Am I a Bad Person?

Well, how’s that for a dramatic post title?! Granted I don’t think it’s THAT bad with me (yet?) but the more I read, hear and watch about minimalism, ethical fashion and zero-waste movements the more I feel like maybe I’m not doing enough. I know (and it’s important to always keep in mind) that minimalism isn’t a competition and that it’s not perfect. But my inner perfectionist? It wants to be perfect. So badly. So whenever I take a step forward I feel like the goal I’m striving towards is also moving further, and I’ll never get there.

One of the first measures I’ve taken when becoming a minimalist was to consume less especially given clothes and other fashion items. I was feeling more free, I was spending less and was helping the environment through it too. But then I came across articles and documentaries (e.g. The True Cost) and I realized that maybe alone consuming less wasn’t enough, I also needed to consume in a right way, in an ethical way. So my euphoria over consuming less was quickly dimmed by the realization that I nevertheless wasn’t consuming ethically. And that is something I still struggle with. I want to be good to this planet and its people, but I’m also a student trying to become financially independent from their parents. And let’s be real, ethcial brands ARE more expensive than fast fashion brands. OBVIOUSLY. They use better materials, they pay better wages, the list goes on. And in theory that is what I want. I’m an idealist. I regulary have some kind of breakdown because of how unfair the world seems to be sometimes and how much greed is destroying. But I’ve also grown up this way. I’ve grown up always looking for the cheapest price and that is hard (way way harder than I ever expected) to get away from.

So yes, I want good conditions and fair wages. Yes, I want eco-friendly methods used. I want all of that and more. Yes, $40 for a shirt makes sense given all those circumstances. But to a person growing up spending $5 or $10 on shirts and not earning much it’s sometimes still really hard to spend those $40 on a plain shirt, even though I understand all the reasoning behind it and even support it.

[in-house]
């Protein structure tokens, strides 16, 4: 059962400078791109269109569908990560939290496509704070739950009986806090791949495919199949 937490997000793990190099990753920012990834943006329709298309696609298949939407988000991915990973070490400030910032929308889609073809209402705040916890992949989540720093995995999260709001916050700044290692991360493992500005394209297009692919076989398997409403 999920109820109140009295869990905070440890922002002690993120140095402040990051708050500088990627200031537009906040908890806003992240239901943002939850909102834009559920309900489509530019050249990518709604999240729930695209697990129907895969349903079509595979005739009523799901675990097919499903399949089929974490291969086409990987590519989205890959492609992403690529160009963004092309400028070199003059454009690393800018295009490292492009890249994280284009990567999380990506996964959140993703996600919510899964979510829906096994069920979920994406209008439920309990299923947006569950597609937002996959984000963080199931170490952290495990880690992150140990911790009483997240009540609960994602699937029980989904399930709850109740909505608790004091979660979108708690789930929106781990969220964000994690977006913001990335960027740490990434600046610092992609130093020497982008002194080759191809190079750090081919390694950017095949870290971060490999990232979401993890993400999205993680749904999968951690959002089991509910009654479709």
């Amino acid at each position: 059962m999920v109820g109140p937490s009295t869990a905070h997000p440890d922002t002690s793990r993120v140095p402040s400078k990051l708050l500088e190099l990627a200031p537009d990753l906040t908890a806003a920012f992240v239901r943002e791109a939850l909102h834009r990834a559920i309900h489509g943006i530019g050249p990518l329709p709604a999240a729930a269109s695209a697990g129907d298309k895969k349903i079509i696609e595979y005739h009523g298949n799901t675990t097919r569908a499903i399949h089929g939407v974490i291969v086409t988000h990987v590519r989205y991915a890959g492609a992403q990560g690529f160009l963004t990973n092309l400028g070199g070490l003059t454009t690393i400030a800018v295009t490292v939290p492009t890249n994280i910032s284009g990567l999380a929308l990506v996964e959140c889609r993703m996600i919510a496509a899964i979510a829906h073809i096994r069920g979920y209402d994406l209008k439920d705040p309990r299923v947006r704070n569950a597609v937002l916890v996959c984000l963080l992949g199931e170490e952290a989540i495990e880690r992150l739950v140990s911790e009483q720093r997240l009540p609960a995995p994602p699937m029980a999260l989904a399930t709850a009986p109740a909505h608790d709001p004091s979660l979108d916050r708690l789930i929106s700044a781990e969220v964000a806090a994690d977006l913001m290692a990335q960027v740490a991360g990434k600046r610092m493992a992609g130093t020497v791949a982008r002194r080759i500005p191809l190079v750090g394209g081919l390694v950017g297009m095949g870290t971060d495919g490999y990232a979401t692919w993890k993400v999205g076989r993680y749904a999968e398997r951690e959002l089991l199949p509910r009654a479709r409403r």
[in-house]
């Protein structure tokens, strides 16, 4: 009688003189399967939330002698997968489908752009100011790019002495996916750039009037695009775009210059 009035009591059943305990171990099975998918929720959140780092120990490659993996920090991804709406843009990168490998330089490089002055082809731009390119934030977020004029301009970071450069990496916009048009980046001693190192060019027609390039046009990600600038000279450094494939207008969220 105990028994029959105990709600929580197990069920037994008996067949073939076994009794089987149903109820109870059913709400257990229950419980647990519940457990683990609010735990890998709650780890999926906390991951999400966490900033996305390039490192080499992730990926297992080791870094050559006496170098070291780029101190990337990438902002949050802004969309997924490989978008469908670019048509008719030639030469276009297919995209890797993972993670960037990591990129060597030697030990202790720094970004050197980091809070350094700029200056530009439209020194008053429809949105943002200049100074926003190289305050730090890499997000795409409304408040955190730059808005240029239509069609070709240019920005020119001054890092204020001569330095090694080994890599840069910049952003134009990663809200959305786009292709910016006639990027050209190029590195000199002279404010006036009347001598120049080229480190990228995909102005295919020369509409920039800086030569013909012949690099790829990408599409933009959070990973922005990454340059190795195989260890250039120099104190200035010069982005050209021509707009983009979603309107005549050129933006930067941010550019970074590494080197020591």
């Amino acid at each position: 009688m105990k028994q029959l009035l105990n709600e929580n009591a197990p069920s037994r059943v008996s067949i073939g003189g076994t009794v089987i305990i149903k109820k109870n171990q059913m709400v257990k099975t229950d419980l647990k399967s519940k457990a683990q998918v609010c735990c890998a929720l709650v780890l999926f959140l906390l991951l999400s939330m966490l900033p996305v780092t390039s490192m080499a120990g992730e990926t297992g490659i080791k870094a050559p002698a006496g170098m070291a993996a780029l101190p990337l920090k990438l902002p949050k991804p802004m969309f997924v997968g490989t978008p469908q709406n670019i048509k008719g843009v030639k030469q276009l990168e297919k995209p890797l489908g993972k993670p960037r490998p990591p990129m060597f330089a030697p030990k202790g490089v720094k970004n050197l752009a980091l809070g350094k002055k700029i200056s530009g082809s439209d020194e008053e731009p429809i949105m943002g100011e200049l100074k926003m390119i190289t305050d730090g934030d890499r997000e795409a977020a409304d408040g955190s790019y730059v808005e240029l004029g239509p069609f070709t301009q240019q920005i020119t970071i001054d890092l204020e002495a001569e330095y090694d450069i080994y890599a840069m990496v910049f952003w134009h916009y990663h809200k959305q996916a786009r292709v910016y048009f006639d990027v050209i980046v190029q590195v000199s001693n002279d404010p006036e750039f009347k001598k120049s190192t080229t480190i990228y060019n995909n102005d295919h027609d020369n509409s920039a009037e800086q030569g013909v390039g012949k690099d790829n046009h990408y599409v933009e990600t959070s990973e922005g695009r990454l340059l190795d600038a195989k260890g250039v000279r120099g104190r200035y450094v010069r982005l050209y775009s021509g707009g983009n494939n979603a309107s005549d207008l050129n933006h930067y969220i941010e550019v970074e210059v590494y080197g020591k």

Writing it down like this it sounds even more horrible than when I just whisper it in my head. But it is the ugly truth. While minimalism comes fairly easy to me, ethical consumption (and the price of it) doesn’t. It is a hard battle, that as of now I still often (mostly, okay) lose, but it’s better than not fighting at all. Some day I’ll get there.

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Closet Decluttering for the (Aspiring) Minimalist, and Everyone Else

This is a topic that is discussed a lot, and I feel like it is because it is what is easiest to start with and where it’s easy to see an impact. While minimalism or decluttering is always a continuing activity, I think that it is especially the closet that needs a lot of work, I know that it is so with mine. I started my (concious) minimalist journey with decluttering my closet, so maybe this can help kick off your journey, or just leave you with a nicely organized closet.

I would recommend to do all these steps section by section (e.g. shirts, sweaters, dresses…), but if you’re anything like me you’ll want to see your closet empty anyway and put everything on your bed/the Floor, just to have to put most of it back again without having had a proper look at it. It’s your choice though, really.
All of these steps aren’t meant to be done in one day. To be perfectly honest, it’s a constant effort. Take as much time as you need, and you have.

Where do the sorted out items go?
Think about what you want to do with the clothes you don’t want to anymore. You want to donate it all? Prepare trash bags. You want to sell some of the stuff? Add a seperate box to put these pieces in. Maybe you want to have your family and friends have a look over your stuff? Add another box.
Prepare accordingly.

Check Condition and Fit
This is a step that you should have in your mind during the whole process. Does it have holes, is it uncomfortable, is it too big or too small, is the colour washed out, are there weird wrinkles or bulges that don’t go out through washing/ironing, etc.? Then it goes.

Choose Your Favourite and Least Favourite Pieces
This should be fairly easy. Go through your chosen section and pick out the pieces you wear a lot, like a lot, you enjoy wearing, are comfortable and you would basically just want to wear all the time. This should be fairly intuitive. Put them back in your closet.